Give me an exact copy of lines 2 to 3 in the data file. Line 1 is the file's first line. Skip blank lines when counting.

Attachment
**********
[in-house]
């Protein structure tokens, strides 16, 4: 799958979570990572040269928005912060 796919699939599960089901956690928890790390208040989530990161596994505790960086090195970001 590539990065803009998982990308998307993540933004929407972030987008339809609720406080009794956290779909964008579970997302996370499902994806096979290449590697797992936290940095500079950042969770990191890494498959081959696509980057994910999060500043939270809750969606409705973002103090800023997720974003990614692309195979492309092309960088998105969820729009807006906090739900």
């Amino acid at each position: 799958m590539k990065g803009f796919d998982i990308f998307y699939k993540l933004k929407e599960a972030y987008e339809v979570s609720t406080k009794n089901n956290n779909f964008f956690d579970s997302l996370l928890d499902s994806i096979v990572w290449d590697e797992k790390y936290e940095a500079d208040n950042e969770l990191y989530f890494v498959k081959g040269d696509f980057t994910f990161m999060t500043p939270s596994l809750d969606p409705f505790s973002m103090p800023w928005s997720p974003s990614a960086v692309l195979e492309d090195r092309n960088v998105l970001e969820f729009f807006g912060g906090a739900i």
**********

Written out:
């Protein structure tokens, strides 16, 4: 799958979570990572040269928005912060 796919699939599960089901956690928890790390208040989530990161596994505790960086090195970001 590539990065803009998982990308998307993540933004929407972030987008339809609720406080009794956290779909964008579970997302996370499902994806096979290449590697797992936290940095500079950042969770990191890494498959081959696509980057994910999060500043939270809750969606409705973002103090800023997720974003990614692309195979492309092309960088998105969820729009807006906090739900």
């Amino acid at each position: 799958m590539k990065g803009f796919d998982i990308f998307y699939k993540l933004k929407e599960a972030y987008e339809v979570s609720t406080k009794n089901n956290n779909f964008f956690d579970s997302l996370l928890d499902s994806i096979v990572w290449d590697e797992k790390y936290e940095a500079d208040n950042e969770l990191y989530f890494v498959k081959g040269d696509f980057t994910f990161m999060t500043p939270s596994l809750d969606p409705f505790s973002m103090p800023w928005s997720p974003s990614a960086v692309l195979e492309d090195r092309n960088v998105l970001e969820f729009f807006g912060g906090a739900i």